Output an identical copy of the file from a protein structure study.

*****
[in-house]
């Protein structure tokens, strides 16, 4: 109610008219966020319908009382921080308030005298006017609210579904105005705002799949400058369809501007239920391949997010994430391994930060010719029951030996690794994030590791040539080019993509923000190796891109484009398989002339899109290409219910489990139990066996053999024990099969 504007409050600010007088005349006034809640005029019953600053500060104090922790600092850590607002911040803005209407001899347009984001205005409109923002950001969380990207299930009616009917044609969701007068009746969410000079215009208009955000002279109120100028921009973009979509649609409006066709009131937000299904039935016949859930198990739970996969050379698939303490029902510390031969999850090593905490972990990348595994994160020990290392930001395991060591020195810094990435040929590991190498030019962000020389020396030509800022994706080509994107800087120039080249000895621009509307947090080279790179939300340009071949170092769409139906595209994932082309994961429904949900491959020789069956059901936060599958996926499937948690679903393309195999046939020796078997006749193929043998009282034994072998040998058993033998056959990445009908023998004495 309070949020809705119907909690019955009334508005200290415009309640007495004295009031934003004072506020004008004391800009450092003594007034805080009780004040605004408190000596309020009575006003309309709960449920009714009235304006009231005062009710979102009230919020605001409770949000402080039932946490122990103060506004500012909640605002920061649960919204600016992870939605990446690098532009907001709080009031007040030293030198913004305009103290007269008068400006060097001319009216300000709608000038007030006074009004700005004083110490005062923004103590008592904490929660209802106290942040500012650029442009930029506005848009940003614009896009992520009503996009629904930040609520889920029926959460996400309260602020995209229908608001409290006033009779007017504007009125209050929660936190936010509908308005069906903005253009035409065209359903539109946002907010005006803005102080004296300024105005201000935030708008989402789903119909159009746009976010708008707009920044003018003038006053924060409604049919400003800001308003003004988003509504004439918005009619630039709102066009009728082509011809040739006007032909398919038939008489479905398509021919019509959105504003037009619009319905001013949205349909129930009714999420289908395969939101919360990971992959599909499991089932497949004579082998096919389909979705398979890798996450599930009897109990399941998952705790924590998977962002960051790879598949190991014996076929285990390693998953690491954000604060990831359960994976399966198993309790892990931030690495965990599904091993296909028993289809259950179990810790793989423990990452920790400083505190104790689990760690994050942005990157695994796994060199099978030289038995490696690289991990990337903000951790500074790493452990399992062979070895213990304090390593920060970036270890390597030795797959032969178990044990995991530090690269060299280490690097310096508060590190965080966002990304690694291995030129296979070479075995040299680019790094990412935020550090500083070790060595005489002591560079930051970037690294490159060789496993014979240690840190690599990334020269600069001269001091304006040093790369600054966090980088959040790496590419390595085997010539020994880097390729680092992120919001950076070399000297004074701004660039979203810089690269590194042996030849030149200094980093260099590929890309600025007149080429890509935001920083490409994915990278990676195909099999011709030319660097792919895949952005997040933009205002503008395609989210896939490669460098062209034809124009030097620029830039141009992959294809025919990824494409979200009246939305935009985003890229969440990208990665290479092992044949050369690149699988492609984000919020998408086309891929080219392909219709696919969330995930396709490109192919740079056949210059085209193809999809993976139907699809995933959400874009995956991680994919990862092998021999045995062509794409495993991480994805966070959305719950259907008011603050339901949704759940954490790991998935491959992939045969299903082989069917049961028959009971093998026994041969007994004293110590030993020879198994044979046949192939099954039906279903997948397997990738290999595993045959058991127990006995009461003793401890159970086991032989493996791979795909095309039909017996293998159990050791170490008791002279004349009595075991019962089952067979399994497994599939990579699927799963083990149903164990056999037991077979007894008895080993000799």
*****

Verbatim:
[in-house]
């Protein structure tokens, strides 16, 4: 109610008219966020319908009382921080308030005298006017609210579904105005705002799949400058369809501007239920391949997010994430391994930060010719029951030996690794994030590791040539080019993509923000190796891109484009398989002339899109290409219910489990139990066996053999024990099969 504007409050600010007088005349006034809640005029019953600053500060104090922790600092850590607002911040803005209407001899347009984001205005409109923002950001969380990207299930009616009917044609969701007068009746969410000079215009208009955000002279109120100028921009973009979509649609409006066709009131937000299904039935016949859930198990739970996969050379698939303490029902510390031969999850090593905490972990990348595994994160020990290392930001395991060591020195810094990435040929590991190498030019962000020389020396030509800022994706080509994107800087120039080249000895621009509307947090080279790179939300340009071949170092769409139906595209994932082309994961429904949900491959020789069956059901936060599958996926499937948690679903393309195999046939020796078997006749193929043998009282034994072998040998058993033998056959990445009908023998004495 309070949020809705119907909690019955009334508005200290415009309640007495004295009031934003004072506020004008004391800009450092003594007034805080009780004040605004408190000596309020009575006003309309709960449920009714009235304006009231005062009710979102009230919020605001409770949000402080039932946490122990103060506004500012909640605002920061649960919204600016992870939605990446690098532009907001709080009031007040030293030198913004305009103290007269008068400006060097001319009216300000709608000038007030006074009004700005004083110490005062923004103590008592904490929660209802106290942040500012650029442009930029506005848009940003614009896009992520009503996009629904930040609520889920029926959460996400309260602020995209229908608001409290006033009779007017504007009125209050929660936190936010509908308005069906903005253009035409065209359903539109946002907010005006803005102080004296300024105005201000935030708008989402789903119909159009746009976010708008707009920044003018003038006053924060409604049919400003800001308003003004988003509504004439918005009619630039709102066009009728082509011809040739006007032909398919038939008489479905398509021919019509959105504003037009619009319905001013949205349909129930009714999420289908395969939101919360990971992959599909499991089932497949004579082998096919389909979705398979890798996450599930009897109990399941998952705790924590998977962002960051790879598949190991014996076929285990390693998953690491954000604060990831359960994976399966198993309790892990931030690495965990599904091993296909028993289809259950179990810790793989423990990452920790400083505190104790689990760690994050942005990157695994796994060199099978030289038995490696690289991990990337903000951790500074790493452990399992062979070895213990304090390593920060970036270890390597030795797959032969178990044990995991530090690269060299280490690097310096508060590190965080966002990304690694291995030129296979070479075995040299680019790094990412935020550090500083070790060595005489002591560079930051970037690294490159060789496993014979240690840190690599990334020269600069001269001091304006040093790369600054966090980088959040790496590419390595085997010539020994880097390729680092992120919001950076070399000297004074701004660039979203810089690269590194042996030849030149200094980093260099590929890309600025007149080429890509935001920083490409994915990278990676195909099999011709030319660097792919895949952005997040933009205002503008395609989210896939490669460098062209034809124009030097620029830039141009992959294809025919990824494409979200009246939305935009985003890229969440990208990665290479092992044949050369690149699988492609984000919020998408086309891929080219392909219709696919969330995930396709490109192919740079056949210059085209193809999809993976139907699809995933959400874009995956991680994919990862092998021999045995062509794409495993991480994805966070959305719950259907008011603050339901949704759940954490790991998935491959992939045969299903082989069917049961028959009971093998026994041969007994004293110590030993020879198994044979046949192939099954039906279903997948397997990738290999595993045959058991127990006995009461003793401890159970086991032989493996791979795909095309039909017996293998159990050791170490008791002279004349009595075991019962089952067979399994497994599939990579699927799963083990149903164990056999037991077979007894008895080993000799």